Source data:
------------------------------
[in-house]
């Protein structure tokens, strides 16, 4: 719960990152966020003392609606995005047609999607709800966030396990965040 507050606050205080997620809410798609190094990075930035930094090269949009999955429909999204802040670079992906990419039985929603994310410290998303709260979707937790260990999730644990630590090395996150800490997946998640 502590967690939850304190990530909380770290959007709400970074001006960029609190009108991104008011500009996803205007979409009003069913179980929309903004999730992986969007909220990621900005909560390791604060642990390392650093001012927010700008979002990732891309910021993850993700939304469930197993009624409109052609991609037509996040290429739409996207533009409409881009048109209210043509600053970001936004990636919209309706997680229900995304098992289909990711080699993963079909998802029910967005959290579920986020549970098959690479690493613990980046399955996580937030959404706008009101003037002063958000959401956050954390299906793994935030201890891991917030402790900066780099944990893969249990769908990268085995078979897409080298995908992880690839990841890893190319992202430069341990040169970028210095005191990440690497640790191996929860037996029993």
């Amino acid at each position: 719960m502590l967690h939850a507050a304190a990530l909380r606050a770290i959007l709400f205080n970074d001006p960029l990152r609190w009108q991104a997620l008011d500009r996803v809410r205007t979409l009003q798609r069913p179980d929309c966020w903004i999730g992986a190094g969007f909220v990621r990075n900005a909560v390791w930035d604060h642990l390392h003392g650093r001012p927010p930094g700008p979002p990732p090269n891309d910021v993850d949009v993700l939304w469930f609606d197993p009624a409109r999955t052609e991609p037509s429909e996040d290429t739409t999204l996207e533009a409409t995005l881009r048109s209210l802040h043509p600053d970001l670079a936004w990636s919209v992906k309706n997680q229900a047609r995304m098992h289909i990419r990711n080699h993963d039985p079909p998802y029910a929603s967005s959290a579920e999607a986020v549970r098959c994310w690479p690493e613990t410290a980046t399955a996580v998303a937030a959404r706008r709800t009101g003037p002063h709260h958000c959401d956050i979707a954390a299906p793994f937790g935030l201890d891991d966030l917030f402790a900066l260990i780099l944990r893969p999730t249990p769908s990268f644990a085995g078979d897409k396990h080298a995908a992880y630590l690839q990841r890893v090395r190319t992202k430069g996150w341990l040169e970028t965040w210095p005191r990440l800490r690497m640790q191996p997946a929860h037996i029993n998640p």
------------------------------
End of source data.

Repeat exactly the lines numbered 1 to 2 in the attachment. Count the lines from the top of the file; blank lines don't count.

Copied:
[in-house]
């Protein structure tokens, strides 16, 4: 719960990152966020003392609606995005047609999607709800966030396990965040 507050606050205080997620809410798609190094990075930035930094090269949009999955429909999204802040670079992906990419039985929603994310410290998303709260979707937790260990999730644990630590090395996150800490997946998640 502590967690939850304190990530909380770290959007709400970074001006960029609190009108991104008011500009996803205007979409009003069913179980929309903004999730992986969007909220990621900005909560390791604060642990390392650093001012927010700008979002990732891309910021993850993700939304469930197993009624409109052609991609037509996040290429739409996207533009409409881009048109209210043509600053970001936004990636919209309706997680229900995304098992289909990711080699993963079909998802029910967005959290579920986020549970098959690479690493613990980046399955996580937030959404706008009101003037002063958000959401956050954390299906793994935030201890891991917030402790900066780099944990893969249990769908990268085995078979897409080298995908992880690839990841890893190319992202430069341990040169970028210095005191990440690497640790191996929860037996029993």